Again and again over the last year and a half, the tug of tribal loyalty has kept most Republicans in line with a president they privately, or even publicly, admit is dishonest, inept and erratic to the point of posing a threat of nuclear war. Party loyalty has led congressional Republicans to slow-walk their own investigations into allegations of Russian interference in last year’s election. It brought Republicans to the point of voting for a hugely unpopular tax bill, and many observers gleefully, or fearfully, predict they will pay a price for it next November. Barber, quoted in the Times, said that a large corporate tax cut “isn’t really an ideological priority for much of the rank and file” of the Republican Party, but “if it means that their side has ‘won,’ then they are in favor of it. More broadly, I think it shows us that teamsmanship is much more important than any particular policy agenda.”

Most religions, even those that aspire to universality, are susceptible to tribal appeals.  The loyalty to Trump shown by evangelical Christian leaders such as Franklin Graham and Jerry Falwell Jr. has led to a growing crisis of confidence among evangelicals, especially younger ones who don’t want their church to serve as an adjunct to a political movement led by a man they wouldn’t invite into their own homes.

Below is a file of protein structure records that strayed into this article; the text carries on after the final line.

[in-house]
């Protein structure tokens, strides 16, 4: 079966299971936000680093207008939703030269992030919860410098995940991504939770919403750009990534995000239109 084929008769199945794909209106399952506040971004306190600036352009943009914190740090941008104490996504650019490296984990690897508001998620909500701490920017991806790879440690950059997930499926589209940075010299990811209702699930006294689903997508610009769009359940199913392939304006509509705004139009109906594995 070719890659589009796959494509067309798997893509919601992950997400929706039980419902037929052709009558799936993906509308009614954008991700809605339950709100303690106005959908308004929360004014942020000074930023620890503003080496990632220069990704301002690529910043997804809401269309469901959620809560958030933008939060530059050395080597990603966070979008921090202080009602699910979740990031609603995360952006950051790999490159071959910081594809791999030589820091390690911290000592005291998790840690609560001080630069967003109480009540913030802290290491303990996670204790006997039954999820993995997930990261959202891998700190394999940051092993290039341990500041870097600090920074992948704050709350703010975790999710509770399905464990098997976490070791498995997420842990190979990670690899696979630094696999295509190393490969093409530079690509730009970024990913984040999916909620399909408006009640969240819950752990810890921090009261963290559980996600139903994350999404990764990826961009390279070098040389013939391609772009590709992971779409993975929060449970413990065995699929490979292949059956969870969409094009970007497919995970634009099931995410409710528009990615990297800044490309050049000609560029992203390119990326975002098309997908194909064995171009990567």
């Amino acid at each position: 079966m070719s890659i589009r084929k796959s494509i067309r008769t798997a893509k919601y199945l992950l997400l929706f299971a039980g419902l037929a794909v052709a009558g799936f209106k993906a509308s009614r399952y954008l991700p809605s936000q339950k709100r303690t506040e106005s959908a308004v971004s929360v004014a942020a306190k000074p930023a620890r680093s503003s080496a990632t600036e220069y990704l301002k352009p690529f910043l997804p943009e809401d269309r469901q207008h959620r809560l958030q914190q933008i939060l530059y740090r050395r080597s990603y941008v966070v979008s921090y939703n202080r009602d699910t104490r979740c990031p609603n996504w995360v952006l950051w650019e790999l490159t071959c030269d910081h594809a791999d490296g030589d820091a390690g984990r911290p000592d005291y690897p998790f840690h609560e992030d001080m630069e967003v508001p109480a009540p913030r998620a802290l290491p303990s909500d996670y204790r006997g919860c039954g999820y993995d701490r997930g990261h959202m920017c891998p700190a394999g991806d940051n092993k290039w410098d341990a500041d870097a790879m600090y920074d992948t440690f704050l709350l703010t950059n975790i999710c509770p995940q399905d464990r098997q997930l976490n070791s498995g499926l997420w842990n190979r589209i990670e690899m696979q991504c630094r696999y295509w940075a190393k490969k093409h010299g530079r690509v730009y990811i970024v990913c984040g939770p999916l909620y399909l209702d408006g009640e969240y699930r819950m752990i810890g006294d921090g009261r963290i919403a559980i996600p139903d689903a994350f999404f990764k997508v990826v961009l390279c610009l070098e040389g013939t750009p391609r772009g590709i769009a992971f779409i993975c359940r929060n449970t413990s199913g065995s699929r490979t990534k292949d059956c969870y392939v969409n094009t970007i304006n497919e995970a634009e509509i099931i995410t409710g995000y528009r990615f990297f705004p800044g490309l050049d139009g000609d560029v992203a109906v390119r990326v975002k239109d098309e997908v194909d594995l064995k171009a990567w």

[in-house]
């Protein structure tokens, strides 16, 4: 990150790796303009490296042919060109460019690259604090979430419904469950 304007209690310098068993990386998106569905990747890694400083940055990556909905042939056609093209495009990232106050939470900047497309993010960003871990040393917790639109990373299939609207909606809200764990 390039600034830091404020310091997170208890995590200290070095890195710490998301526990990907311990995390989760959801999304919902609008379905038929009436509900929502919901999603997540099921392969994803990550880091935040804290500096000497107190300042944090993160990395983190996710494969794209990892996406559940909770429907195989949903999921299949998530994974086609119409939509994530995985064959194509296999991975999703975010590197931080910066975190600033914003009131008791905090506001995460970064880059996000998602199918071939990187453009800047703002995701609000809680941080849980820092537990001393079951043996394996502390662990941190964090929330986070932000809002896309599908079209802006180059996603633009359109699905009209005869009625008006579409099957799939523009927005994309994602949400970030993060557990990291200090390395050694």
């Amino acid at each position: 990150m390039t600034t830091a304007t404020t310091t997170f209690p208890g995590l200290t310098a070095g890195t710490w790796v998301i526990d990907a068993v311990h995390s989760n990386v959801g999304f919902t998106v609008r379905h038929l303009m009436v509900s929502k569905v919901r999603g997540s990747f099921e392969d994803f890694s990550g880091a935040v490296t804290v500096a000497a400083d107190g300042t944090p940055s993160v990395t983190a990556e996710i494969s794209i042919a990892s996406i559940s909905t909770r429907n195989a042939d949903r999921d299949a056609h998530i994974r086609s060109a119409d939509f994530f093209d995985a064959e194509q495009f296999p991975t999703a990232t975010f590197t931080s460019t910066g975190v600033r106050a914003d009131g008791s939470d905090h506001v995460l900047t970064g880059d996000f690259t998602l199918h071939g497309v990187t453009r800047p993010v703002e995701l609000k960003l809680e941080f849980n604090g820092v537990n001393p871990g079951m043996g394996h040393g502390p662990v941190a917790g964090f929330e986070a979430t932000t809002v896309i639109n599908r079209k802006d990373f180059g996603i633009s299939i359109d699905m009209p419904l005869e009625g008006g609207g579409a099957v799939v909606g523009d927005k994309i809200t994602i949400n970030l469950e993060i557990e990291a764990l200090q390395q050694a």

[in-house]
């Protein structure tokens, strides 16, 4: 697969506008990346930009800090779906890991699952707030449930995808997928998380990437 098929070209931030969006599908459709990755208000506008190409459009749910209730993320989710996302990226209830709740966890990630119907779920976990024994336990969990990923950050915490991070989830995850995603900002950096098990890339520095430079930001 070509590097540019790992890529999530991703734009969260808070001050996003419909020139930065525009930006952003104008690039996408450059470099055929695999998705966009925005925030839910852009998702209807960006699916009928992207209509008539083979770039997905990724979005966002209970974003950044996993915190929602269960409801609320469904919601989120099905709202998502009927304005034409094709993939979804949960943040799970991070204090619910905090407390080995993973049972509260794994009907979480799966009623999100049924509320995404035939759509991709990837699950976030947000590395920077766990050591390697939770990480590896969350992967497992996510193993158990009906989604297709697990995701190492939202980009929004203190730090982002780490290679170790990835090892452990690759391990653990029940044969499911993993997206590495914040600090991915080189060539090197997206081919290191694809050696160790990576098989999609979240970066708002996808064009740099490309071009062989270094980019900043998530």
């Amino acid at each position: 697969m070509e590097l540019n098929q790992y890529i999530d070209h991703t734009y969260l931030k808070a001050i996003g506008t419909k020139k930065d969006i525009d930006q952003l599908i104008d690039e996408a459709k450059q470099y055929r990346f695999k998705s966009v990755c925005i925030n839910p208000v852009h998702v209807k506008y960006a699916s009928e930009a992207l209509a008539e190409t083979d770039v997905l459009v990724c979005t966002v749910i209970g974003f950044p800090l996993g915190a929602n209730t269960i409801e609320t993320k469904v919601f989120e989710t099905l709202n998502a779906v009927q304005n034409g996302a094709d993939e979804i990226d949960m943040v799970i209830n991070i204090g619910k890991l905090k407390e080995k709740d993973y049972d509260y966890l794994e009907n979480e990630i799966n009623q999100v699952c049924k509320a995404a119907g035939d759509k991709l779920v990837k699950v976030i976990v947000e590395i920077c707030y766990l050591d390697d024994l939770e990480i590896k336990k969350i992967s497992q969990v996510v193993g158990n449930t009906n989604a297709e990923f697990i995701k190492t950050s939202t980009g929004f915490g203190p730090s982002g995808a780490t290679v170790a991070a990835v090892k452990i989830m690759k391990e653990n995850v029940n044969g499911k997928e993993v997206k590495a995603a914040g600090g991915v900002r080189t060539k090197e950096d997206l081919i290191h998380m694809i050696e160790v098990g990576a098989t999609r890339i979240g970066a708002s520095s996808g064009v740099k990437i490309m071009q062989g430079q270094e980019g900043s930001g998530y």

This is not a character flaw unique to one party. As Barber and Pope remark in a footnote, “We believe that given a different scenario that similar stories could be told about Democratic attitudes as well.” If Republicans who during the Clinton years considered personal morality an essential attribute in a president have changed their minds under Trump … well, some prominent Democrats have gone in the opposite direction. Nor is this situation inherent in American democracy. It wasn’t always the case that major votes in Congress were decided along strict party lines. For much of the last century, both parties spanned more than half the ideological spectrum, with considerable overlap in the middle. There were pro-civil-rights Republicans and Democrats who were hawks on Vietnam; legislators may or may not have had stronger consciences in those years, but they evidently felt freer to follow them. Congressional leaders in that era were expected to at least pay lip service to the idea that their policies were advancing the national interest rather than narrow partisan advantage. It’s hard to imagine one saying, as Republican Senate leader Mitch McConnell famously did in 2010, that “our top political priority over the next two years should be to deny President Obama a second term,” which committed him to automatically opposing anything Obama proposed. It’s not that hard to imagine Nancy Pelosi saying, and certainly thinking, something similar about Trump.